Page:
Thursday, April 25, 2024

Malay Style Prawn Noodles/Mee Udang

Let's chat about food and how it fits into our busy lives. Nowadays, it's pretty common to eat out because, let's face it, everyone's hustling, especially women who are not just holding down jobs but climbing the career ladder too. Kudos to them! But here's the snag: there's hardly any time left for cooking at home. Some folks have helpers or live-in moms taking care of the kitchen duties, but for others, it's all about ordering in, which can get pricey. Even kiddos, as young as 10, are pros at hitting up food delivery apps. Weekends often mean dining out, and this lack of home-cooked meals might explain why health issues, like obesity, are creeping up among the young ones who just can't resist good grub.

I get it - it's tough juggling work stress and the nightmare of traffic jams, but hey, when you find a spare moment, why not prep and freeze some meals? And let's not forget, cooking isn't just for the ladies - hubs can get their hands dirty too!

Now, onto something delicious: Malay Style Prawn Noodles/Mee Udang.

Malay Style Prawn Noodles/Mee Udang features prawn and anchovy broth-based noodles, setting it apart from Chinese-style dishes like Penang Prawn Mee or Hae Mee. The inspiration for my version of this dish? It's a mystery to me! One day, while surfing the web, the idea just popped into my head. 

Now, let's be real - the cooking process can get a bit involved, and the ingredient list might seem lengthy. But fear not, everything you need can be found at your local grocery store. And trust me, the effort is totally worth it once you taste the explosion of flavors in every mouthful.

I've even included a recipe for a spicy sambal dip to accompany the dish, adding an extra layer of deliciousness. As a Malaysian, I believe a sambal dip is a must-have, don't you agree? I mean, what's a Malaysian noodle dish without that spicy kick? We Malaysians sure do love our chilies!

Why not whip up this dish for a cozy family meal on Sundays or when you have guests over? It's sure to be a hit, especially on those rainy days when you're craving some comfort food.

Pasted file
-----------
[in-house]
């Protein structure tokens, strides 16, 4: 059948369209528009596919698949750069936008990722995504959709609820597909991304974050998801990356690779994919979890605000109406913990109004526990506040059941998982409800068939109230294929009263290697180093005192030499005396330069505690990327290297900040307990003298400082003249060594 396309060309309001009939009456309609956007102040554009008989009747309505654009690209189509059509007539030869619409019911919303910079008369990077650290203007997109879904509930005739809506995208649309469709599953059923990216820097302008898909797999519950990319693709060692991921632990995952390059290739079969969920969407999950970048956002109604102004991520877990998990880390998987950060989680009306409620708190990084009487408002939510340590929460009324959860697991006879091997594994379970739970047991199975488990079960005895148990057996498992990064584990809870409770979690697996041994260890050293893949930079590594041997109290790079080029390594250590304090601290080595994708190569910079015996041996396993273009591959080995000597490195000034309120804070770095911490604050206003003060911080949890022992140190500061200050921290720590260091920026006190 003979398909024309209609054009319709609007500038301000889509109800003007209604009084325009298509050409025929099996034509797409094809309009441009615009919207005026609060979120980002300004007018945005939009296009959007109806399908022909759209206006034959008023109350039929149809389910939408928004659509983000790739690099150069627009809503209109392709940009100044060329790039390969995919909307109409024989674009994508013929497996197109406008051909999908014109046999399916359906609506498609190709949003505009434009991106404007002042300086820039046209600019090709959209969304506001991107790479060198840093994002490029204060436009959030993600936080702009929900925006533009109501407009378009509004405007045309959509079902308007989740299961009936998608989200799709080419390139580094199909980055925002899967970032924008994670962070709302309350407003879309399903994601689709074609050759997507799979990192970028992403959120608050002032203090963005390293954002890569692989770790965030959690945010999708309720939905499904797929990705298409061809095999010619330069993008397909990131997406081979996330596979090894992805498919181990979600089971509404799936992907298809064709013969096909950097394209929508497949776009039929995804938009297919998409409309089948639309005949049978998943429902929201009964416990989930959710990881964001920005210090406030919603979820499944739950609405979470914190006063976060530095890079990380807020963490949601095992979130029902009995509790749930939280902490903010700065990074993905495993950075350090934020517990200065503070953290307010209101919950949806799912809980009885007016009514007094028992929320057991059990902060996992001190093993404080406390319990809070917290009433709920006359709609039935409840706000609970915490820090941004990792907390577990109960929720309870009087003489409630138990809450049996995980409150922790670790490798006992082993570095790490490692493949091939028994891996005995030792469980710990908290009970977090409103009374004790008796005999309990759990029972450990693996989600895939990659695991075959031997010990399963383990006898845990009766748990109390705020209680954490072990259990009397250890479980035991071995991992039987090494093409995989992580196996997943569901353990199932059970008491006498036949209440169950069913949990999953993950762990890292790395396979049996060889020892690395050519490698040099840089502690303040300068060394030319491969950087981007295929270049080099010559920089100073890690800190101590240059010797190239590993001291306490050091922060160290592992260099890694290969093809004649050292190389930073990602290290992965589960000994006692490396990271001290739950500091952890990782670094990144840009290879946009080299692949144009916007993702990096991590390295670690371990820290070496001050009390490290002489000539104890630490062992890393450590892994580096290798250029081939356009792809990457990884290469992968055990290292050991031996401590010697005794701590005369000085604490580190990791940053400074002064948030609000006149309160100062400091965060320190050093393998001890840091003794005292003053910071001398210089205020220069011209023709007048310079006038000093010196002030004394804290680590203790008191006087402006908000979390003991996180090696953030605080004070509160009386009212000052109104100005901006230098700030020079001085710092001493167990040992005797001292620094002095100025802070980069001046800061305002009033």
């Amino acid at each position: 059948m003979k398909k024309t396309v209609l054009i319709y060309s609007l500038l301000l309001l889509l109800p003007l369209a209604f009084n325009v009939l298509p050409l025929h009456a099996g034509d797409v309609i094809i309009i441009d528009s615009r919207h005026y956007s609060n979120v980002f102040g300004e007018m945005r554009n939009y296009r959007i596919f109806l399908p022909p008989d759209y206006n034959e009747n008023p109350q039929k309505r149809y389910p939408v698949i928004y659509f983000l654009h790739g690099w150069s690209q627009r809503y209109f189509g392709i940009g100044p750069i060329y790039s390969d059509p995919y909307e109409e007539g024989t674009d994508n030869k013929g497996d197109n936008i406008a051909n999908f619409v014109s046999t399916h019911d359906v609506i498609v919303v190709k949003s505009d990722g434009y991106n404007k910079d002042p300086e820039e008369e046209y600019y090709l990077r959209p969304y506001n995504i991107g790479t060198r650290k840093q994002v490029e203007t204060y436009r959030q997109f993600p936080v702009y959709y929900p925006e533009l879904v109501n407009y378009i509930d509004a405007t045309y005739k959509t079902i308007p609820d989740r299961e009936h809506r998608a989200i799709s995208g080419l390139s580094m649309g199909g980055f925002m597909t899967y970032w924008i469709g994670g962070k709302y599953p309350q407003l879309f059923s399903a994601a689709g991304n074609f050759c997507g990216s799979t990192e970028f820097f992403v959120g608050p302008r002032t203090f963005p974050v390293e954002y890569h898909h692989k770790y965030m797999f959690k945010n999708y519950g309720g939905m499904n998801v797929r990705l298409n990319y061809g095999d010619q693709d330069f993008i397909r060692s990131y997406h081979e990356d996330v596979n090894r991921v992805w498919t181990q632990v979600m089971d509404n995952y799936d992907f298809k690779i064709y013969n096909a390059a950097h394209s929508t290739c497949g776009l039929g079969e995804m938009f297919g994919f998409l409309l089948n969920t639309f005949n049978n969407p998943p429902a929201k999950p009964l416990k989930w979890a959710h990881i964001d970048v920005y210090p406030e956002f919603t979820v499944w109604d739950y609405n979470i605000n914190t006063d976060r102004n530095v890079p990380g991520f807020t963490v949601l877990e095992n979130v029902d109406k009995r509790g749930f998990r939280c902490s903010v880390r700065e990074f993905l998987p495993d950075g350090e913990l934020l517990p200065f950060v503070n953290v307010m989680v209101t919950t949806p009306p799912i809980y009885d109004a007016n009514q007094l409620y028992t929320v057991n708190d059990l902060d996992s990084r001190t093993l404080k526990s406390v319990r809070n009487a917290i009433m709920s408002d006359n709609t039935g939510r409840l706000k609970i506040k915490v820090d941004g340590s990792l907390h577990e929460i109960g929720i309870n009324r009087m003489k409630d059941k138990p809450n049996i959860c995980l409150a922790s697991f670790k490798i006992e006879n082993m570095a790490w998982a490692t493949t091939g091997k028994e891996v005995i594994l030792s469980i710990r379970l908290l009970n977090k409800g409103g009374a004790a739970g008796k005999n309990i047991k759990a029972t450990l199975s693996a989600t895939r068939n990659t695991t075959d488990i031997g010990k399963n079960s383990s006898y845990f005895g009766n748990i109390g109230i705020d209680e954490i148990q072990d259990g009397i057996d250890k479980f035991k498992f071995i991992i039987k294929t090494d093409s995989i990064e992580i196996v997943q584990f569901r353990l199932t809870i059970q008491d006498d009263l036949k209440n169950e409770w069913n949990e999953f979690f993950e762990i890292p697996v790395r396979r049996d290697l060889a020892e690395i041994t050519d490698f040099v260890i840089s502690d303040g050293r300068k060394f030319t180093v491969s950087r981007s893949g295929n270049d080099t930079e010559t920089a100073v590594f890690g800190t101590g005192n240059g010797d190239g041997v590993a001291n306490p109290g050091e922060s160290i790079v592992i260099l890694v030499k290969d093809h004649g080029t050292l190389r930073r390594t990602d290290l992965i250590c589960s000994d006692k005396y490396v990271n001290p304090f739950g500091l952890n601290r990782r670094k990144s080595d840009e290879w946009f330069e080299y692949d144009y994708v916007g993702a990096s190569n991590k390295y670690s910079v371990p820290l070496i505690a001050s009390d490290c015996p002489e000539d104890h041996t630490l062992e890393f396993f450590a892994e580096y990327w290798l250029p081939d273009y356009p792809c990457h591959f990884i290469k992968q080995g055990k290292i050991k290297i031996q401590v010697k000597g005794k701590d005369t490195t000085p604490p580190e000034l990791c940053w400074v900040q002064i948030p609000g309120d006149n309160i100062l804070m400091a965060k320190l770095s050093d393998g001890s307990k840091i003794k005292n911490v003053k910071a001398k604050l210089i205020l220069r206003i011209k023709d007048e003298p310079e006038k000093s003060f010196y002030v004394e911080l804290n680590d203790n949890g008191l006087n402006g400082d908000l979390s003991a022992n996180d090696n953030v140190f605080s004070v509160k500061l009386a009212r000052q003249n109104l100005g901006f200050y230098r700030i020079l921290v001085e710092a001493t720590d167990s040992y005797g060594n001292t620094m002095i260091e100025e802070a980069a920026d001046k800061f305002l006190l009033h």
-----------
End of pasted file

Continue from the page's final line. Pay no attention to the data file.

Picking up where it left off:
Alright, enough chit-chat. Let's get cooking!

For Sambal/Chilli Dip 
10 dried red chillies (soaked to soften) 
1/2 inch roasted belacan/shrimp paste 
1/4 cup oil 
Salt to taste

Prepare Sambal/Chilli Dip 
Blend chillies with belacan for a thick paste. 
Heat oil and fry the paste with salt, until aromatic and oil floats. 
Remove and set aside.

For Prawn Broth 
1 1/2 cups prawn shells/heads 
4 cups water 
3 tbsp oil

Prepare Prawn Broth 
Heat oil and fry prawn shells/heads until crispy. 
Pour water and simmer over low heat to reduce to 1/3. 
Cool down, blend, strain, and pour back into the pot. Set aside.

For Anchovy Broth 
One handful of anchovies/ikan bilis 
1/2-inch smashed ginger 
1 or 2 smashed lemongrass/serai 
2 cups water 
Salt to taste

Prepare Anchovy Broth 
Simmer anchovies, ginger, lemongrass and water over low heat to extract broth.
Strain and combine with prawn broth.
Set aside.

Put a little of the chilli dip in a pot (keep the balance for pairing)  
Pour broth into sambal in the pot. 
Season with salt. 
Keep broth simmering over low heat (or heat up before serving) 
(Note: For more broth, add water)

(Blanching prawns in broth)

Other Ingredients/For Assembling (As Needed) 
Fresh prawns - deveined and leave the shell on (blanch in the broth) 
Yellow noodles - blanch to soften 
Fried shallots 
Sliced red chillies 
Boiled eggs 
Bean sprouts - blanch to soften 
Boiled potatoes 
Sliced spring onion 
Sliced coriander leaves 
Calamansi lime/limau kasturi

Place noodles in a bowl and pour broth over. 
Garnish with garnished with fried shallots, sliced red chillies, boiled eggs, bean sprouts, boiled potatoes, spring onion, and coriander leaves.

Serve with sambal/chilli dip and calamansi lime. 

Feel free to pair the broth with rice. Go ahead and enjoy! 

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